The remote storage facilities maintain substantially the same queue structures, and operate in the same manner. Thus, for example, the remote storage 105 is shown as receiving a data message having a command entry assigned the sequence number 10, which is placed on the working queue while the full data package is being received. The sequence number 10 is that assigned by the local storage facility 104. Once the data message is received, its command entry is moved from the working queue to the rollback queue 121, which
The other remote storage 103 has the same data queues (130, 131, . . . , 133).
The local storage facility also maintains in memory a remote copy status table 114, identifying by sequence number which data messages have been sent, which have been received and acknowledged by which remote storage facility. For example, the last data message received by the remote storage facility 105 (identified as “S1” in table 114) was that with the sequence number 9, while remote storage 106 (S2) received the data message with sequence number 11. The copy status table 114 also keeps information respecting the rollback and write history queues of the remote storage facilities. Thus, as the table 114 shows, the rollback queues of the remote storage facilities each have a “length” of 4 data message entries, and are capable of holding up to 10 megabytes of data. The write history queues for each of the remote storage facilities have five entries for five data messages. A write history size measured in bytes or otherwise in terms of bytes may also be kept in the table 114.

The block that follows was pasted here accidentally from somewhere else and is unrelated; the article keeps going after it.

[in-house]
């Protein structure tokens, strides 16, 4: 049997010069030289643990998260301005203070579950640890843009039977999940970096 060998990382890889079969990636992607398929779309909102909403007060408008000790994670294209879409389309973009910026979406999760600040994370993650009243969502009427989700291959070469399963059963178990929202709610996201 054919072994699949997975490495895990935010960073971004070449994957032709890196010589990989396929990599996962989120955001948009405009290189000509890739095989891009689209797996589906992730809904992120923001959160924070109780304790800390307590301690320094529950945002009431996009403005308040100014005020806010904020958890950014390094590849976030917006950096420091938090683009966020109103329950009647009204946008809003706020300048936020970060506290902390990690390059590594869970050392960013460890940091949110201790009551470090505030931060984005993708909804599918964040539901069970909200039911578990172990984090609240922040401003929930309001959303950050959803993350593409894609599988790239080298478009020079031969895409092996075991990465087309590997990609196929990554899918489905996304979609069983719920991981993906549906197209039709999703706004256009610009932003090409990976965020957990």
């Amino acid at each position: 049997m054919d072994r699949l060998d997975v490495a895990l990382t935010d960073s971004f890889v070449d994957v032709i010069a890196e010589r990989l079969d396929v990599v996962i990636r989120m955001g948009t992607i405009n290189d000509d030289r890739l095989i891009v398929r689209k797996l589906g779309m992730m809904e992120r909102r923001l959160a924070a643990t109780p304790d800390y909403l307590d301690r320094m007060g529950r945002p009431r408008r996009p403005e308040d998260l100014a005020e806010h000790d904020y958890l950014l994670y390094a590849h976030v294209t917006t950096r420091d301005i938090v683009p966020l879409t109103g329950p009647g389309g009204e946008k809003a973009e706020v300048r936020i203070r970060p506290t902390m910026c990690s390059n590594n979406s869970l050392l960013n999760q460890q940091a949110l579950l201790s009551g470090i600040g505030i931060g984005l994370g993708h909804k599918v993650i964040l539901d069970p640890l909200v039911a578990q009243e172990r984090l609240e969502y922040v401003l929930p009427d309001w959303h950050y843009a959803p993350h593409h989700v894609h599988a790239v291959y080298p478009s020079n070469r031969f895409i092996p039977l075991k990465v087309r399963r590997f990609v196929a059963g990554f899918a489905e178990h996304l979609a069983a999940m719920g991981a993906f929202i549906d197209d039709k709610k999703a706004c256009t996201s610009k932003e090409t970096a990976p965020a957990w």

In the next portion of the figure designated by the arrow 25, one of the remote links 23 has been suspended. The link can be suspended as a result of trouble in the network, or trouble at the storage media. The term “suspend” is used herein to reflect an interruption in the data transfer between the two units, regardless of its cause. As a result of the suspension, each storage media for the suspended pair (primary 20 and secondary 22) will create its own bitmap information. These bitmaps are designated by Bp and Bs in
The next portion of the figure is a diagrammatic illustration of the three possible scenarios causing the suspension. One scenario is shown on the left side of the figure and designated by the arrow 27, while a second scenario is indicated by arrow 28, and a third scenario by arrow 29. Under the first scenario designated by arrow 27 and indicated by the portion of the drawing labeled A-3, the secondary storage media 21 is considered to have failed. In response, as shown by arrow 30, the primary storage 20 and the secondary storage 22 will be paired.
The second scenario reflected by
The right-hand portion of
Case 2 illustrates the situation in which secondary storage S3, which is not a member of the suspended pair, fails. In this circumstance, as shown by case B-6, the remote copy pair remains the same as before; only the configuration changes. As illustrated, the primary volume 40 continues to operate in conjunction with secondary volumes 42 and 44.
Arrow 3 reflects the circumstance in which the secondary storage S1 fails, and is a member of the suspended pair. In this case, the change information from the bitmap Bp is also lost. As a result, primary storage 40 and secondary storage 44 cannot be resynchronized. This is shown in case B-8. The pair of primary storage 40 and secondary storage S2 can only be resynchronized by a complete new copy of the data being transmitted.
Arrow 4 illustrates the remaining situation in which the secondary storage S2 fails. As in the circumstance with the situation just described, the failure of volume S2 also results in the loss of the bitmap for the change information. In this circumstance, as shown by case B-10, the only solution is to recopy all the data, for example targeting volume 46.
The circumstances described in conjunction with
Periodically, the remote copy process executing on the CPU 133 will review the contents of the intermediate queue to determine if it contains command entries for which data messages will need to be formed for received I/O requests to copy the update data to each of the remote storage facilities 105, 106. Referring, then to